Scripture reading – Acts 14

Continuing our study of the Acts of the Apostles, we observe an ever-rising tide of persecution. Paul and Barnabas had left the believers in Jerusalem, and took with them John Mark (12:25). Returning to Antioch, the Holy Spirit moved on that church to “separate” and consecrate Barnabas and Saul to be sent forth as the first missionary team (13:2-4). Traveling with that dynamic duo was John Mark; however, he soon deserted their company and “returned to Jerusalem” (13:13). (John Mark’s departure would later prove to be a divisive issue between Barnabas and Saul, Acts 15:38-40).

Paul and Barnabas came to another Antioch, known in the Scriptures as “Antioch in Pisidia” (13:14). This Antioch began in Asia Minor as a Roman outpost, but by Paul’s day was the capital city of Galatia in modern day Turkey. Antioch’s population of Jews was large enough to have a synagogue, and as it was their custom, Paul and Barnabas worshipped there on the Sabbath (13:14). As was the tradition, as guests of the synagogue, Paul and Barnabas were invited to give a “word of exhortation for the people” (13:15).

Trained in the Scriptures, Paul was a powerful, persuasive speaker, and he began to declare God’s providential work and care for Israel (13:18-22). He beckoned them with his hand saying, “26 Men and brethren, children of the stock of Abraham, and whosoever among you feareth God, to you is the word of this salvation sent… 28And though they found no cause of death in him, yet desired they Pilate that he should be slain. 29And when they had fulfilled all that was written of him, they took him down from the tree, and laid him in a sepulchre. 30But God raised him from the dead” (13:23-41).

At that time there were many Jews and Gentiles who heard the Gospel, believed and were baptized (13:42, 47-48). Nevertheless, there were many who rejected Christ, opposed Paul and Barnabas, and “expelled them out of their coasts” (13:45, 50). In turn, Paul and Barnabas rejected their rejectors, and “shook off the dust of their feet against them” (13:51). Yet, though rejected by man, those preachers “were filled with joy, and with the Holy Ghost” (13:52).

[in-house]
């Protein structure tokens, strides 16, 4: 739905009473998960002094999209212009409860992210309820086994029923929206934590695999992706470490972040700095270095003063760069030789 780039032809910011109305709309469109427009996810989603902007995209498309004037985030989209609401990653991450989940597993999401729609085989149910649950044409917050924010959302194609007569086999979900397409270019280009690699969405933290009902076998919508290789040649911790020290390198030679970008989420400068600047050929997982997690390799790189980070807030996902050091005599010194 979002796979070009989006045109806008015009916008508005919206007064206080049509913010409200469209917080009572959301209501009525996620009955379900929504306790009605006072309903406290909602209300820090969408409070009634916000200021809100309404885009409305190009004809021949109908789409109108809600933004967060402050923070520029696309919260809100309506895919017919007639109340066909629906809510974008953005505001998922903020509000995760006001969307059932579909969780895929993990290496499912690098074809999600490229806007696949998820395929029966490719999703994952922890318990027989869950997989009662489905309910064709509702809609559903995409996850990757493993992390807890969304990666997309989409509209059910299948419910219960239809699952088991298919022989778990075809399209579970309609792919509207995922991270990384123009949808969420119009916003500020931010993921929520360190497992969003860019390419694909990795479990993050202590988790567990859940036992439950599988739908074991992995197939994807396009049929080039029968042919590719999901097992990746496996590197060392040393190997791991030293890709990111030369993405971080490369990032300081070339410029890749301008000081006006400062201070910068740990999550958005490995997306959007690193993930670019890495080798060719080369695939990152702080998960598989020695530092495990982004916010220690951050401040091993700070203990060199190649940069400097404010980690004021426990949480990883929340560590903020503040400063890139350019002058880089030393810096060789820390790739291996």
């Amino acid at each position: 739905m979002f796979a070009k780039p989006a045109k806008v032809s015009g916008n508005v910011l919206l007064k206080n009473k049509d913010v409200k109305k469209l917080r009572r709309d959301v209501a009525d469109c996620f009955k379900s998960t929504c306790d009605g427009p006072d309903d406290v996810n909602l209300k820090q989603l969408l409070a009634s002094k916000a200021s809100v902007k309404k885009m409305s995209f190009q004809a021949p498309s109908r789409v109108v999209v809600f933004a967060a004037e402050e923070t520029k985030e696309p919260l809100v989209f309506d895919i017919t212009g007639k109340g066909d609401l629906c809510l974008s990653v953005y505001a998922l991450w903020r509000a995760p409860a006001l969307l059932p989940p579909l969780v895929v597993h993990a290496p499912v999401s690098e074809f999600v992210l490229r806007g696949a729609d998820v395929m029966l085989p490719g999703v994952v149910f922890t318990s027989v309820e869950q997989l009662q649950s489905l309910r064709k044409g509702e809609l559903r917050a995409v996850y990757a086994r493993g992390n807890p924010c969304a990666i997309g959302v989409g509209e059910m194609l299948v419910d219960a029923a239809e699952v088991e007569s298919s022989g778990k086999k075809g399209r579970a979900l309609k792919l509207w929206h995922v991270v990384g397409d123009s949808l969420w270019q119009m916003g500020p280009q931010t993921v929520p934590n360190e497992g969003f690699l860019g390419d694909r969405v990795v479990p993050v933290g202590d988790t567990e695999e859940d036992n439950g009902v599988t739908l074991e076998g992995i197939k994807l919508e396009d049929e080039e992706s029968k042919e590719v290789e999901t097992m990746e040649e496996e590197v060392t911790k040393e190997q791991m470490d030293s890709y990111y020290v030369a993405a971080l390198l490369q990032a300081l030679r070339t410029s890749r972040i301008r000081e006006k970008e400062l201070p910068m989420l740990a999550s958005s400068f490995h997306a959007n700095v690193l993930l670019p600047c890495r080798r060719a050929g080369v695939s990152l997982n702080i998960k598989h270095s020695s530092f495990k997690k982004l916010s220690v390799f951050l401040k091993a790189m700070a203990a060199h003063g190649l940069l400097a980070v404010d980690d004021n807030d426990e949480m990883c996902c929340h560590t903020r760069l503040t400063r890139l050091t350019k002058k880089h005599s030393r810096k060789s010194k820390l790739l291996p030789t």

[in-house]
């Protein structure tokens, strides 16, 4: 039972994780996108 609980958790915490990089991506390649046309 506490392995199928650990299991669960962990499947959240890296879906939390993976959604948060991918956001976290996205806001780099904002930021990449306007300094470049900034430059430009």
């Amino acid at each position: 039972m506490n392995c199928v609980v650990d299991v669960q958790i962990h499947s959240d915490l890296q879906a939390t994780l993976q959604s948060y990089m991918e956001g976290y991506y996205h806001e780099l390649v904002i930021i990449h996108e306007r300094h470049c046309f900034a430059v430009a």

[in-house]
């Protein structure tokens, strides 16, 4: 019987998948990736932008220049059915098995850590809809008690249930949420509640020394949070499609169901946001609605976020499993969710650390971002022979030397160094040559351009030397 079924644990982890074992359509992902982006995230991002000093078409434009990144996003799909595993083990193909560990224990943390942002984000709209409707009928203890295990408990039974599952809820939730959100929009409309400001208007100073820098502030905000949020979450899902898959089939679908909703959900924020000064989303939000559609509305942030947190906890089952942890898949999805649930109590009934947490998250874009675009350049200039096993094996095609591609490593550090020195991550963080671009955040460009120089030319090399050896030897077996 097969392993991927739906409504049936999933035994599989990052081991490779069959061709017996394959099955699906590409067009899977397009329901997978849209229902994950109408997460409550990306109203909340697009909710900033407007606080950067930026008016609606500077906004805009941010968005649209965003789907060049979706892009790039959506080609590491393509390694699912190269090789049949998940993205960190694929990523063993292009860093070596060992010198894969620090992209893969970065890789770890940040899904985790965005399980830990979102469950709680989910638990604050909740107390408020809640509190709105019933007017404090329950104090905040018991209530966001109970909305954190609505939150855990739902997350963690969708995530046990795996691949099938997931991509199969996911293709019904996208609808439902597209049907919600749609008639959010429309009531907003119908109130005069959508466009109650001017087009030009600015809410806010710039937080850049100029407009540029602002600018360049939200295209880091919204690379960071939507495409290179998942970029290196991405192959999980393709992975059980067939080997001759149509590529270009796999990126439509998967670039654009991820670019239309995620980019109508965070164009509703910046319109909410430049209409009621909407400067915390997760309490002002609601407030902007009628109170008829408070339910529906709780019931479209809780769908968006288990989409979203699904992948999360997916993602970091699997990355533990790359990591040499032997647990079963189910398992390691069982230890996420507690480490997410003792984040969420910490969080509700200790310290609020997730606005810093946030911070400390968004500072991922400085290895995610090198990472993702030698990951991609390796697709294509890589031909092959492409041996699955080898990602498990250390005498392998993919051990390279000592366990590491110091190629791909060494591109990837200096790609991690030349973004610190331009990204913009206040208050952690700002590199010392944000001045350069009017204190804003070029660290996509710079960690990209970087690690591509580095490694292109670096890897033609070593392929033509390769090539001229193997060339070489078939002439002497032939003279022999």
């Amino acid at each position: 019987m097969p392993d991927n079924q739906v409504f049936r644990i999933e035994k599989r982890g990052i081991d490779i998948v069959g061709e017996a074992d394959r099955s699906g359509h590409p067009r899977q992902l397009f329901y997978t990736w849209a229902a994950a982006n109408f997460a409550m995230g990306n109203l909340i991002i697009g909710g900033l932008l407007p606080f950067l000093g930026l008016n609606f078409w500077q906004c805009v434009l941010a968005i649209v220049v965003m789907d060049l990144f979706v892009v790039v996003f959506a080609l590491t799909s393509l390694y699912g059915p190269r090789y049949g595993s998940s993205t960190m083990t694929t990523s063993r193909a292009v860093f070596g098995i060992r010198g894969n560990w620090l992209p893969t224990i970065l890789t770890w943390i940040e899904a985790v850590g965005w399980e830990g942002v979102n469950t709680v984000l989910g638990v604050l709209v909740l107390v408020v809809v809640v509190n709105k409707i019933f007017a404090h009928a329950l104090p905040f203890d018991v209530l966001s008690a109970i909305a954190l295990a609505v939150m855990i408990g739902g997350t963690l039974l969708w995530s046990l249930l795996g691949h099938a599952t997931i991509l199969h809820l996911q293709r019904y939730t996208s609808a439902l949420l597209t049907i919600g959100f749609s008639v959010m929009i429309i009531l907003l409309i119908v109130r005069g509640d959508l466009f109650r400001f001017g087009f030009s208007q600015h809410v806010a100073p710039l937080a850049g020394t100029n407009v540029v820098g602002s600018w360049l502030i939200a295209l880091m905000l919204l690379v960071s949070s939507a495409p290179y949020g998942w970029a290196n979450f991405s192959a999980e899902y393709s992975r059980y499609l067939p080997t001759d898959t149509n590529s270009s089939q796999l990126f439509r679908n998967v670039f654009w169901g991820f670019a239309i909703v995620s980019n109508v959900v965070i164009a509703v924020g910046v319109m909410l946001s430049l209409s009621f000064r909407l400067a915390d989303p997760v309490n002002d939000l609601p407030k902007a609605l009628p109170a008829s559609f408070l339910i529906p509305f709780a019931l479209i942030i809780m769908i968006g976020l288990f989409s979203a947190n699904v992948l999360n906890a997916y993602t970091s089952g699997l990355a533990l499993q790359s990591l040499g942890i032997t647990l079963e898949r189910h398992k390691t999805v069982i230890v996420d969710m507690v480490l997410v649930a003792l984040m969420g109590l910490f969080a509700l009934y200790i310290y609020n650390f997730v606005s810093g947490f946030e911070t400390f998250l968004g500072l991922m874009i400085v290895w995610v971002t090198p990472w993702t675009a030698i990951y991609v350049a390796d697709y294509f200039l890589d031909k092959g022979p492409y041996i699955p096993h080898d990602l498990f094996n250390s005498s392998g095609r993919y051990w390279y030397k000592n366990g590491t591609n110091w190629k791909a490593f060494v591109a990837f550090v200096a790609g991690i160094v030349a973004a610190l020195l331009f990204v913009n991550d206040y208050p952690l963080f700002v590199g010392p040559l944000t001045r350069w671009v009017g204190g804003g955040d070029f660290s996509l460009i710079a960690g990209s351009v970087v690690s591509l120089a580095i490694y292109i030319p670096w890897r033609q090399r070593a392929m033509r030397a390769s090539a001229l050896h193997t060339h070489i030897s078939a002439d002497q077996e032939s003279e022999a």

Acts 14 – Preaching the Gospel in Iconium (14:1-7)

Paul and Barnabas continued their missionary journey from Antioch in Pisidia to Iconium (a distance of approximately 120 miles). As they spoke in the synagogue, there was once again “a great multitude both of the Jews and also of the Greeks believed” (14:1). Isn’t it interesting, how the same message that convicted and moved Jews and Gentiles to repent and believe, stirred up others to reject and persecute? (14:2).

In spite of the opposition, Paul and Barnabas persevered and remained in Iconium “a long time…[and] speaking boldly in the Lord…gave testimony unto the word of his grace, and granted signs and wonders [miracles] to be done by their hands” (14:3). Yet, “the city was divided,” and some followed the Jews, and others believed the apostles (14:4). The opposition was so great, that some were determined “to stone them” (14:5). They fled Iconium, and came unto “Lystra and Derbe” where they “preached the gospel” (14:6-7).

A Crippled Healed (14:8-17)

Paul healed a crippled man in Lystra, who had been so from birth, and had never walked (14:8). Paul, saw the crippled man “had faith to be healed,” and “said with a loud voice, Stand upright on thy feet. And he leaped and walked” (14:9-10). The people of Lystra saw the miracle, and their thoughts shaped by their mythology, began praising Paul and Barnabas as gods (14:11-12). Indeed, the “priest of Jupiter” came, and would have offered the apostles sacrifices had they not protested and said, we “are men of like passions with you” (14:15).

Paul then declared the true God had made Himself known in creation:  “The living God, which made heaven, and earth, and the sea, and all things that are therein… left not himself without witness, in that he did good, and gave us rain from heaven, and fruitful seasons, filling our hearts with food and gladness” (14:15, 17).

Persistent Enemies (14:19-21)

Though they had traveled 120 miles, Paul’s enemies from Antioch and Iconium came to Lystra, and proved the fickle nature of sinners, and stirred up the people who “stoned Paul, drew him out of the city, supposing he had been dead” (14:19). Left for dead, Paul regained consciousness, “rose up, and came into the city: and the next day he departed with Barnabas to Derbe” (14:20).

Closing thoughts (14:21-28) – Bold, courageous, and Spirit-filled, Paul and Barnabas returned to the cities where they had preached (14:20-21). They instructed “the souls of the disciples” and exhorted “them to continue in the faith” (14:22). They made their journey back to Antioch, (of Syria) where they “rehearsed all that God had done with them, and how he had opened the door of faith unto the Gentiles” (14:21). Perhaps tired, and weary, Paul and Barnabas stayed a long time with the believers in Antioch (14:28).

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Copyright © 2022 – Travis D. Smith

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